“Am I ready to teach my own yoga workshop?”
As a yoga teacher, this question may cross your mind as you become more engrossed in the practice and all of its elements.
But are you ready?
Let me ask this… Is there one aspect of the practice you know inside and out? Perhaps you’re known for inversions or understanding the yamas and niyamas. Maybe giving adjustments or creating a creative flow is your specialty.
Whatever it may be, delivering a workshop on yoga is a natural next step in your yoga business. Workshops are also a great way to diversify your income as a yoga teacher.
Planning and executing a workshop takes hard work and patience. We don’t recommend attempting a workshop unless you already have a yoga website and you’ve started an email newsletter program as these are important marketing channels to ensure you fill your workshop 🙂
In this article, you will learn:
- 7 Signs You’re Ready To Lead A Workshop
- How To Choose A Topic
- Yoga workshop ideas
- How To Structure The Workshop
- How To Choose A Location
- Getting Paid
Let’s get started. 🙂
First of all…
- 1 Why Lead a Yoga Workshop?
- 2 7 Signs You’re Ready to Lead a Workshop
- 3 How To Choose a Yoga Workshop Topic
- 4 Yoga Workshop Ideas
- 5 How to Structure A Yoga Workshop
- 6 Selecting a Location for your Yoga Workshop
- 7 Getting Paid
- 8 How to market your yoga workshop
- 9 But, can I get paid well teaching workshops?
- 10 Frequently Asked Questions:
- 11 Let’s wrap up
- 12 Download our Beginners guide to create a yoga website!
- 13 Did you enjoy this article? Pin me!
Why Lead a Yoga Workshop?
With all the different types of yoga classes out there, why are workshops valuable?
Workshops are a great way to break down certain concepts, postures or themes. A standard yoga class follows a typical (somewhat rigid) structure whereas a workshop has the luxury to go DEEP into a specific topic such as arm balances, backbends, etc.
If you excel at teaching or performing certain postures, have desire to share this knowledge with your students, AND have a good marketing strategy, then leading a workshop is for you.
Leading workshops can be a great way to earn additional income! Who doesn’t want to earn a little more money doing things they love?
Later I’ll touch on marketing strategies and how much you can expect to earn from teaching your own workshops.
Okay, but am I ready?
7 Signs You’re Ready to Lead a Workshop
You have a sincere desire to lead a workshop, but still have doubts if you’re ready.
Here are 7 signs you’re ready to lead your first yoga workshop:
- You have given significant thought to an idea and think others will benefit from it
- You’re confident with your workshop topic – you know the material inside and out
- You already have a specialty niche that you can teach outside of your regular classes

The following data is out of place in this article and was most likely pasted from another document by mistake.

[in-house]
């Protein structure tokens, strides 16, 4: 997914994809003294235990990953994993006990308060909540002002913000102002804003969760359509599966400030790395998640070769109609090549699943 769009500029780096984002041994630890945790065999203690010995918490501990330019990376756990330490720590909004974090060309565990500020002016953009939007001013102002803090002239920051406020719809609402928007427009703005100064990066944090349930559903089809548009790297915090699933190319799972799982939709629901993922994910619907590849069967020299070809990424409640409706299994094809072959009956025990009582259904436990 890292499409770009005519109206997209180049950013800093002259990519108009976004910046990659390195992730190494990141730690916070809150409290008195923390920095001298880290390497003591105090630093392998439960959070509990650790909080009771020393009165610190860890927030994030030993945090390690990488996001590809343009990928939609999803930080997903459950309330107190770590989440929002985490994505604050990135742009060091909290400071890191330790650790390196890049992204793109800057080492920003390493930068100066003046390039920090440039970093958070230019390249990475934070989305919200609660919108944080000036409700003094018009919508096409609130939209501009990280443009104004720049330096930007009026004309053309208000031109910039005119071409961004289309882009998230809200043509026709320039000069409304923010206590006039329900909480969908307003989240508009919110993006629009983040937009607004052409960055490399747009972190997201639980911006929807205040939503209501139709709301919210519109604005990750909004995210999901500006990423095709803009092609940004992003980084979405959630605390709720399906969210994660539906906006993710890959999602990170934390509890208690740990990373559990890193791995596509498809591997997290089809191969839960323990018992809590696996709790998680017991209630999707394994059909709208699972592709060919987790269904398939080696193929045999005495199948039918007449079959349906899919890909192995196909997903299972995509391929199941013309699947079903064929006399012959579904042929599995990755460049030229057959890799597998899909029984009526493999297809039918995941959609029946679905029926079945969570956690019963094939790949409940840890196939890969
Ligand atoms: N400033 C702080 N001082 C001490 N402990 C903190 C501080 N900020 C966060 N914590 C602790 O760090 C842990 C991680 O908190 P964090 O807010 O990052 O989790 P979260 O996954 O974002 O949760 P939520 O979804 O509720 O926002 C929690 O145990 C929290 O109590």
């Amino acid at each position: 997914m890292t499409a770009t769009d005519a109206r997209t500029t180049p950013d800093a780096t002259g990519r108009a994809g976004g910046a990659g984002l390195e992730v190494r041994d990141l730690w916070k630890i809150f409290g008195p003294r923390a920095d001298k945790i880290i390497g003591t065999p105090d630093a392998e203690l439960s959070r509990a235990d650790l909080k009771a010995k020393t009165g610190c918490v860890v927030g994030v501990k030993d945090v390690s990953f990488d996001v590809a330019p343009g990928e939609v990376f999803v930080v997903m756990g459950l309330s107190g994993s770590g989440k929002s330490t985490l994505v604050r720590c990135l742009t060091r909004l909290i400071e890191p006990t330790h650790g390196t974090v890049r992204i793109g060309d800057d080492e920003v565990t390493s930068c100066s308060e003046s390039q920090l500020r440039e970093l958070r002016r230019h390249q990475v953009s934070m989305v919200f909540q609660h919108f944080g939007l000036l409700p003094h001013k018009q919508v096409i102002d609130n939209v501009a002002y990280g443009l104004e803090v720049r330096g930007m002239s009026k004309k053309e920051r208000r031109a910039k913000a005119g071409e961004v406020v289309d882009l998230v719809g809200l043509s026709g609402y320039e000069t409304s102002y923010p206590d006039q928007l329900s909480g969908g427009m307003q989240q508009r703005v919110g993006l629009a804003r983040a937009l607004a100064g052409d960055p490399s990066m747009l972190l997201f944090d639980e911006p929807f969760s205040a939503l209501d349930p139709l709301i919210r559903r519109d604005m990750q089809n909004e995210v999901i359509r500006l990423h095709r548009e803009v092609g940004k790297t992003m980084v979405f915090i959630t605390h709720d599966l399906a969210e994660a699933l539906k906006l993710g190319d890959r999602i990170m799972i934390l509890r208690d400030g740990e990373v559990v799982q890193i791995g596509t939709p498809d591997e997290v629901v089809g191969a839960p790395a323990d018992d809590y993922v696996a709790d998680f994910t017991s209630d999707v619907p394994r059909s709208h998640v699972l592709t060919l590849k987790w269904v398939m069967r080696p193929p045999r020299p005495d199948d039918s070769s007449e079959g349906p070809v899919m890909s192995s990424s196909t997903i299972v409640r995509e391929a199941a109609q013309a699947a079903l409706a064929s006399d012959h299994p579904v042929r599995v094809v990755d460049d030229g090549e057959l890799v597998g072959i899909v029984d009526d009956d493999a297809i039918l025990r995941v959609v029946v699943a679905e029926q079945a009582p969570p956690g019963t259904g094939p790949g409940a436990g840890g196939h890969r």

- You have a rock solid marketing plan – hint: it starts with your website/email list
- You know what issues may come up for your students and you know how to troubleshoot your students through it
- You truly want to share this offering (students can smell your passion a mile away)
- You’re looking for a way to increase your income
How To Choose a Yoga Workshop Topic
Now that you’re certain you are ready to lead a workshop, you’ll need to choose a topic.
Have you identified your yoga niche? Click here to download 100 Yoga Niche ideas to get you started.
Not sure what topic to focus on?
Start by asking yourself these questions:
- What is my favorite yoga pose or types of yoga poses? (Splits? Heart openers?)
- Outside of asana practice, what else do I enjoy about yoga (philosophy, meditation, etc.) and how can I relate that back to a physical yoga practice?
- What do I enjoy outside of yoga that I could fuse or make a workshop geared towards? (Yoga for Runners? Hula hoop yoga?)
- Will the venue or event I am creating this workshop for impact my idea? (i.e. yoga in a park or yoga at a music festival?)
- Are other people interested in this topic? Will they actually pay to learn XYZ?
Also, listen to what your students are saying. Is there something they are itching to learn that you think you can teach them but perhaps need more time to do so than in a normal class? Or is there something they love about the way you teach that you think you can expand upon in a workshop? These are great ways to extract ideas for your workshop.
Yoga Workshop Ideas
There are countless creative yoga workshops you can pursue. The reality is there are no best yoga workshops. Instead focus on what you’re good at combined with what your students want. Yoga workshop themes can be about quite literally anything 🙂
Here are some common examples of yoga workshops:
- Chakra Meditation
- Arm balances
- Aerial Yoga
- Intro to yoga workshop
- Acro Yoga
- Therapeutic Partner Yoga
- The business of yoga
- Something related to yoga: ayurveda, astrology, crystals, ecstatic dance
Protip: there are a million yoga event ideas… being successful is less about the idea and more about the execution. Plan strategically, listen to your students, and work hard!
How to Structure A Yoga Workshop
Let’s talk about how to plan a yoga workshop. Let’s be honest every good workshop has a good plan behind it! And of course, every good teacher knows when to throw that plan out the door. 🙂